After the storm

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Service members, civilians unite to send message of hope to Katrina victims
By Master Sgt. Lek Mateo

ALI AIR BASE, Iraq Americans serving in Iraq who have families and friends affected by Hurricane Katrina came together during a remembrance ceremony at the base chapel here Sept. 7.

U.S. Army Chaplain (Maj.) Donald E. Sides, of the 56th Brigade Combat Team, 36th Infantry Division, Texas Army National Guard, addressed the congregation before him and asked that its members come together to reflect on the tragic loss of life and send a message of hope through prayer to the survivors.

Chaplain Sides said that the tragedy took a heavy toll of human life and has deeply affected many people here in Iraq and that holding the memorial ceremony is a way for everyone to come together in unity and show those back at home that they are not forgotten by those serving overseas.  

     

The people back home are facing a great challenge and tragedy and our prayers are with them, Chaplain Sides said.

The chaplain shared a spiritual message with survivors of the storm who he said have endured horrible and traumatic times in the past days and weeks, recalling a verse from the Old Testament which stated that, in times of tragedy, God is there and cares and that there is hope and a future.  

No matter what the tragedy is or how deep the hurt, the Lord is with us and will help us through times of turmoil, Chaplain Sides continued.

Marcia Washington, a civilian employee that works for the U.S. Army Corps of Engineers, Gulf Region Southern District, said that she came to seek solace and comfort and send a prayer to those who have lost everything.

The New Orleans native tearfully told those in her presence that her entire family that lives in the city was devastated by the storm and her older brother is still among those who are missing. She added that, for her, not knowing if he is alive and safe is the hardest thing to take.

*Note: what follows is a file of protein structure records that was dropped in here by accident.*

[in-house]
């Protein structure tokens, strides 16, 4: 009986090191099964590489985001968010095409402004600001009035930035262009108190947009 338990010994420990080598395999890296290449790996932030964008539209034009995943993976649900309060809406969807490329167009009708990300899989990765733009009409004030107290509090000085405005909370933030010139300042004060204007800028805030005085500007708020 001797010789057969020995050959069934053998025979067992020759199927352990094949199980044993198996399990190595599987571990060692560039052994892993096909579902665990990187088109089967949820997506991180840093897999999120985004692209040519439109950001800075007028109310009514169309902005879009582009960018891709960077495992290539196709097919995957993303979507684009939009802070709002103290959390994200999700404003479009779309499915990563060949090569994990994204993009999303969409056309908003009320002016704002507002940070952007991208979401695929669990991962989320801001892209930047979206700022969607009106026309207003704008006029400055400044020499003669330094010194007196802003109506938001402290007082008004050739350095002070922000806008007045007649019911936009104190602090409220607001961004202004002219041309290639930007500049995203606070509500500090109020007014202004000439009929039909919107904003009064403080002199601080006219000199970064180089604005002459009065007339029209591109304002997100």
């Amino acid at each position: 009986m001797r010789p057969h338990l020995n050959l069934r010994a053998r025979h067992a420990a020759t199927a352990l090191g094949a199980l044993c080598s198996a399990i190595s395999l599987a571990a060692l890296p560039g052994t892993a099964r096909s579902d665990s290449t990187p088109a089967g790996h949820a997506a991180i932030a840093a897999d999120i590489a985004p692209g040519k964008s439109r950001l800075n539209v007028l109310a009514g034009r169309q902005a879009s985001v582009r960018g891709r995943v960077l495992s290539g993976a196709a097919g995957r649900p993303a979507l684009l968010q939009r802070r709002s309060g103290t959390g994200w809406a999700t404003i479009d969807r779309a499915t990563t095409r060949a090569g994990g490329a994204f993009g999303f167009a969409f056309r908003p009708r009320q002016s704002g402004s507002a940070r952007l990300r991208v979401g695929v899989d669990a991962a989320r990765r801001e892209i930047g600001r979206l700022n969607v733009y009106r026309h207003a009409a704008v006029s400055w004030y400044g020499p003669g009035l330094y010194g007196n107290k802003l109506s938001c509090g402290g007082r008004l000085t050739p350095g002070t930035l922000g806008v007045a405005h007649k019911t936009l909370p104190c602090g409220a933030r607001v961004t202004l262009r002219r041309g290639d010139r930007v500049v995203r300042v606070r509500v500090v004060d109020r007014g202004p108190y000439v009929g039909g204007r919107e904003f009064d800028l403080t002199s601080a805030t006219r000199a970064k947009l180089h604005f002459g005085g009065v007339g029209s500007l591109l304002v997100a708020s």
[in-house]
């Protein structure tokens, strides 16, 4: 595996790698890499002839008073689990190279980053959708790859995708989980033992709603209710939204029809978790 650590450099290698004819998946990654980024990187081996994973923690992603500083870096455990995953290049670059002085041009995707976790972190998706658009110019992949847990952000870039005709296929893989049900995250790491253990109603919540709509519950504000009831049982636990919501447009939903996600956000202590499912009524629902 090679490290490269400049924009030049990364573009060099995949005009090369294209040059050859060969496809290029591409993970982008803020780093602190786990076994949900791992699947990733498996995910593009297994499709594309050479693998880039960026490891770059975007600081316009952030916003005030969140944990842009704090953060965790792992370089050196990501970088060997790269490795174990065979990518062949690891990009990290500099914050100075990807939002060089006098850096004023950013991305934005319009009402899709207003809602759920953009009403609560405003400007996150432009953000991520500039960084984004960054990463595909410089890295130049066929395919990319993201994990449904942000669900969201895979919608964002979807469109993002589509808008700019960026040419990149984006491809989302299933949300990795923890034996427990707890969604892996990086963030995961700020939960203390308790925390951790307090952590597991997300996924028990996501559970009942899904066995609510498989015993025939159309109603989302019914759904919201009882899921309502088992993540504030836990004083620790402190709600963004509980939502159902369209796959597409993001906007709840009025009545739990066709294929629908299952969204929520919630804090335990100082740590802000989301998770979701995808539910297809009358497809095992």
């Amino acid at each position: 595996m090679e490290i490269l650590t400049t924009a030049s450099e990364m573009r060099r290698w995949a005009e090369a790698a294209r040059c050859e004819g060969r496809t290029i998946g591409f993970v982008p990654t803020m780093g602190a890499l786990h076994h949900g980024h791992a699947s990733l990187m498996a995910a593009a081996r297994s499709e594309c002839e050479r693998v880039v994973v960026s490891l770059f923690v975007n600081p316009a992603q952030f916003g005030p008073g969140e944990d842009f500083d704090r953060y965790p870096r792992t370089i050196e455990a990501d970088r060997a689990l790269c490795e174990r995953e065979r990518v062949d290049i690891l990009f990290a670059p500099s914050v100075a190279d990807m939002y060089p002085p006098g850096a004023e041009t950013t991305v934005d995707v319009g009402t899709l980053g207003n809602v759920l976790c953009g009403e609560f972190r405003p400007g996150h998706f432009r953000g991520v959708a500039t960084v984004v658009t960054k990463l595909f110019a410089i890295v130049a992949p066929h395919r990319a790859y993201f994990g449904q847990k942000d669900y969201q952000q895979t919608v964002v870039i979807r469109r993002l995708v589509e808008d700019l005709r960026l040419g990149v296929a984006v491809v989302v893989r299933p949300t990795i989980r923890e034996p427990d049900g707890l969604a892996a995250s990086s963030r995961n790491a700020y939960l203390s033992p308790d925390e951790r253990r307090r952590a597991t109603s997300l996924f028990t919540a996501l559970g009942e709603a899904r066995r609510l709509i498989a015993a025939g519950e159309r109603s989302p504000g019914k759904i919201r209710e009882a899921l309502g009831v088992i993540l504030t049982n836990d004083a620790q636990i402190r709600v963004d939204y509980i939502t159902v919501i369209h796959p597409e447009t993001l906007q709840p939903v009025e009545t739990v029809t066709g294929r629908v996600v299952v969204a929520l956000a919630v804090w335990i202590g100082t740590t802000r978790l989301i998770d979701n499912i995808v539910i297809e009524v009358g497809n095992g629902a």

Although the road to recovery will be long and painful, Ms. Washington said, the people of New Orleans will overcome the adversity they confront because they are spiritually strong and prayerful and she believes in her heart that her brother will be found.

I have to keep faith that my brother will be found alive and safe, Ms. Washington said. There may be some weak moments sometimes but I have to stay strong.

Capt. Kesler Weaver Jr., of the Alabama Army National Guard, assigned to the 122nd Corps Support Group, 1st Corps Support Command, could not hold back his emotions as stirring images of the victims being rescued from the flood waters flashed across the screen on stage. The storm not only affected his aunt in Mississippi but also his friends living along the Alabama coast.     

The captain said he believes the storm has brought out the best of people and shows how everyone can pull together in times of tragedy to overcome adversity. He also said he hopes the tragedy will reignite the rest of the nation, to include those serving in Iraq, to come together and show compassion and reach out to their fellow human beings during their time of need.

Captain Weaver added that he would like everyone affected by Katrina to know that they are always in their hearts and minds even though they are far away and cannot be there to help with relief and recovery efforts.   

No matter how far away we go, America is still our home and we’ll pull together to pull through this crisis.     

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